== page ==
The Guardian asked last weekend raised this query: “Was the UK as prepared as it should have been for coronavirus, including holding the appropriate levels of the right PPE equipment?”. The article then acknowledges the need for a practical debate rather than an academic  one. It then made a conjecture that logistics is the problem. 

Could logistics mean Section 8 of the Personal Protective Equipment (PPE) Regulations 2002 where no person who is a responsible person shall place on the market any PPE unless the requirements enumerated as subsection 2 have been complied with in relation thereto. This practically means another layer of gatekeeping (justified to an extent, some quarters would argue) before we can get necessary supplies delivered to the frontliners. The Royal College of Nursing however avers in their website “The RCN is clear that health care workers must not accept any PPE hand made donations. Your employer will provide you with high standard personal protective equipment meeting health and safety standards” 
The Personal Protective Equipment Regulations was enacted in 2002, eighteen years before the COVID-19 pandemic. Was the apocalyptic effect of pandemic on supply chain foreseeable then?  Quite probably – several contagion films had arguably thought of it (pre and post 2002) 

Was the UK stockpile of PPE kept at a level with sufficient consideration as to the “Section 8 effect” during an apocalyptic supply market? 

The standard of care is the same for employers of HCWs whether they are NHS or private – it is the employer’s duty to keep a reasonably safe environment for its employees, to ensure that employees are trained and equipped to face the risk and hazards of their role. If a HCW is worried or concerned of their situation or his/her PPE, s/he must raise it with the employer and it would be most prudent to do so in writing. The Royal College of Nursing, for example, published their own request to the government for clarity and assurances in their website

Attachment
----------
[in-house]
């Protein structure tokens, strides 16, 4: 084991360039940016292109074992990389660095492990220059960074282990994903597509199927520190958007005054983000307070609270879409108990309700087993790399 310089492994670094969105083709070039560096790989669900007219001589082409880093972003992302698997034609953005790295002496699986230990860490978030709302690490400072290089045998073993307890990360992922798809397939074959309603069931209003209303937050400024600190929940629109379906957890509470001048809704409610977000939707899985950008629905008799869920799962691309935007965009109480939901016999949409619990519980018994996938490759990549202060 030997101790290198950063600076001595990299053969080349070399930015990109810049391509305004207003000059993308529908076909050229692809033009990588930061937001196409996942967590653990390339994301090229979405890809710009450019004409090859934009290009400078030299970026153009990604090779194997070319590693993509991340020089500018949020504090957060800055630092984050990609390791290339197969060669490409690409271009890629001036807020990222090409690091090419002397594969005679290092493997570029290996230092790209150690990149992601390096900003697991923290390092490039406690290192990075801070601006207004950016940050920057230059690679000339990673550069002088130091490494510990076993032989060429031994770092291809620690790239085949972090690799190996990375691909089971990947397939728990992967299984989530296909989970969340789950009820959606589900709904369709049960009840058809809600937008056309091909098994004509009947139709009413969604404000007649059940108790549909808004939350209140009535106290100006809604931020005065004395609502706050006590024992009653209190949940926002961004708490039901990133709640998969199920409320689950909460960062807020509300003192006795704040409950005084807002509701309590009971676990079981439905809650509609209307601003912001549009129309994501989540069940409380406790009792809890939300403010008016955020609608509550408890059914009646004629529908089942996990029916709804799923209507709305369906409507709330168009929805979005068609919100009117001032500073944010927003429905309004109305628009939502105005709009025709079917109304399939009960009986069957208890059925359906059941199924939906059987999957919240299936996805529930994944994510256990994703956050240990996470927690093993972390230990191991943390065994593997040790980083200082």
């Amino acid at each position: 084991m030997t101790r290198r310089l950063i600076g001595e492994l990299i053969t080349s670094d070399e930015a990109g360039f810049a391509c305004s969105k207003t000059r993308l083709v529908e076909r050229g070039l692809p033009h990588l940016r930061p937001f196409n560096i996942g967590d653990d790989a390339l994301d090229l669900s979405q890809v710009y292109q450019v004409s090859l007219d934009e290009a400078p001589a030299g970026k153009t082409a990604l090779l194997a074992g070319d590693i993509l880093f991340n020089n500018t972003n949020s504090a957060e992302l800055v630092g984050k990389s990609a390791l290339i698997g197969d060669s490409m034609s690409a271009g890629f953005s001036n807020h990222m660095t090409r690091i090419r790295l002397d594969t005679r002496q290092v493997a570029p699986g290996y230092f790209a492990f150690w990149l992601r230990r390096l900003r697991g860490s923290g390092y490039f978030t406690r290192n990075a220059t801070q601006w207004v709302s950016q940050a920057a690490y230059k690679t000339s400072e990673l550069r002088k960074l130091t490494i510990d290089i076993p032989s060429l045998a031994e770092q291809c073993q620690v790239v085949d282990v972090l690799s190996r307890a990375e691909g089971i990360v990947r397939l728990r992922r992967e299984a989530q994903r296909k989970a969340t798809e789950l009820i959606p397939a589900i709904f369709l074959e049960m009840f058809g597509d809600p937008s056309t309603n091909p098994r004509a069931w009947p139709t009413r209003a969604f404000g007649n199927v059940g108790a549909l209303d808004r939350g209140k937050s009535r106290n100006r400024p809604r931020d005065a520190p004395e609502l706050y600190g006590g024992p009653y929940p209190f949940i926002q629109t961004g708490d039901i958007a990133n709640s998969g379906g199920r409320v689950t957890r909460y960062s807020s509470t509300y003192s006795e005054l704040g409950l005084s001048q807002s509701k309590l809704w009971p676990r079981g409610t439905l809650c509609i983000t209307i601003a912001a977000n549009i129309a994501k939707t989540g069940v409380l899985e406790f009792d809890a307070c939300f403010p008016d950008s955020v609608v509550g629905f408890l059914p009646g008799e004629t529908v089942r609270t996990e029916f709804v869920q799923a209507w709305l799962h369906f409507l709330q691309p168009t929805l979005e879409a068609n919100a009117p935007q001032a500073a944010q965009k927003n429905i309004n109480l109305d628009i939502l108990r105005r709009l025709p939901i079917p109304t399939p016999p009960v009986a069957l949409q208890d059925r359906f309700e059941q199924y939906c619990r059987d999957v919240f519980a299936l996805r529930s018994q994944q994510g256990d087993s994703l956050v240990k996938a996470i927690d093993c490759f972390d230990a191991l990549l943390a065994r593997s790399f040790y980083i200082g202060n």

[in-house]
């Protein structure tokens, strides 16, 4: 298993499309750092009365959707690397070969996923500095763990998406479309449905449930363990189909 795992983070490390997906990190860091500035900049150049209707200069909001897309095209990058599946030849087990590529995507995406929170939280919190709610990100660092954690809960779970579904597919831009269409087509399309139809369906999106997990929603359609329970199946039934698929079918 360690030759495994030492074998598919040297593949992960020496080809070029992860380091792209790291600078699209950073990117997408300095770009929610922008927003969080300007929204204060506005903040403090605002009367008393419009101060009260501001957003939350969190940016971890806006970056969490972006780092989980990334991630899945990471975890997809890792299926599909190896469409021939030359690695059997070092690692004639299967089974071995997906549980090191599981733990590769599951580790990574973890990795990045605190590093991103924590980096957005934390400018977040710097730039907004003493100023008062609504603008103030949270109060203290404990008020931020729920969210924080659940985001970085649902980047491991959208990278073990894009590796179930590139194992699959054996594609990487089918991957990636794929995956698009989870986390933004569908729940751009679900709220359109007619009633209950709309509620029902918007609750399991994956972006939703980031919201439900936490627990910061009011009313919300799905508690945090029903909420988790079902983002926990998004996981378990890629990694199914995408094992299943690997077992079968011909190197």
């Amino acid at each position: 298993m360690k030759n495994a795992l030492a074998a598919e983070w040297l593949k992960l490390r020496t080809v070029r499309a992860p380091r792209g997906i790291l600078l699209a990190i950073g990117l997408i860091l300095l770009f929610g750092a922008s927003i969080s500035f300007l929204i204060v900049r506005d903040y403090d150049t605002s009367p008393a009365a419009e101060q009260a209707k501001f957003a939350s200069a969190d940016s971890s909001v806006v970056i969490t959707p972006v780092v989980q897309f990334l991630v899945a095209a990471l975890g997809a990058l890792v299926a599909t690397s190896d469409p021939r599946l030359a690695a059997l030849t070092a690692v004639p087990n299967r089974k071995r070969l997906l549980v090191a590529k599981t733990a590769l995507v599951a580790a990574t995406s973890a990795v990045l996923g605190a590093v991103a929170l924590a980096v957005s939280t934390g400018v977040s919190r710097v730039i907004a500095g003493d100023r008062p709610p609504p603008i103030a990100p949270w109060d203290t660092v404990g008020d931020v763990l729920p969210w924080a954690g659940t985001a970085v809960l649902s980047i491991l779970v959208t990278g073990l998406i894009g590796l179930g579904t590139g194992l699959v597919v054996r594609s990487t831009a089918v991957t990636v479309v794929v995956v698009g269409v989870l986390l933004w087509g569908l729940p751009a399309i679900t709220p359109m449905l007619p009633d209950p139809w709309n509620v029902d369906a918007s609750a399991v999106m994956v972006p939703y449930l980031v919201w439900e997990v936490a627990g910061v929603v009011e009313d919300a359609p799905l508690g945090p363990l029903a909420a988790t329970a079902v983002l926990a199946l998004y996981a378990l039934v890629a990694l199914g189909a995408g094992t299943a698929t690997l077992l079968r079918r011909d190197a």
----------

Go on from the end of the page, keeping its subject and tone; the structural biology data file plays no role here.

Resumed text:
“On behalf of its members and in the interests of public safety, the Royal College of Nursing is seeking urgent clarity and assurances from government and health authorities across the UK that there will be: 
Priority Covid-19 testing for all health care professionals. 
  • Access to adequate supplies of personal protective equipment and hand sanitiser for all nursing, midwifery, social care and student nurse staff for use at the point of care. 
  • Full occupational sick pay paid from day 1 for all our members, with no detriment, regardless of where they work. 
  • Provision from government and employers to ensure all nursing staff can care for their children without a loss of income. 
  • Clarity on the measures taken to protect pregnant and vulnerable nursing staff. 
  • Stringent measures in place to ensure the health, safety and wellbeing of staff by addressing fatigue, hydration and issues of abuse towards staff.” 
However, there is a far pressing issue than titillating legal conundrum. 
The problem is clear – our HCWs need PPE stat. 
The sooner that we solve the logistic issues the better, whether it is a bureaucratic check point that is holding it up or the apocalyptic disruption of supply chain. Get on with it.. 
Crisis calls for creative , swift, and bold answers – I have seen countries with no luxury of comprehensive health and safety regulations surviving the crisis by encouraging ingenuity of their people – I have seen the internet laced with news about handmade visors from acetate, gowns made by local seamstress in different colours to lift the spirits, and ski goggles donned by HCWs as an alternative face protection equipment. 
Nonetheless, we also know that hasty and incomplete solutions can be dangerous. 
If our HCWs used non-prescribed and donated PPE as a result of shortage of prescribed  PPE and ended up being severely stricken by COVID-19, would this be seen as contributory negligent if they are to mount a personal injury claim? How will we argue causation? How can we prove causation? 

There are a lot of questions. I understand the government are “triaging” issues  that they need to deal with. It is hoped that the RCN and all HCWs receive answers and assurances they deserve, and that HCWs shall not be put a position where they need to contemplate choosing to break their contractual obligation in order to keep themselves safe.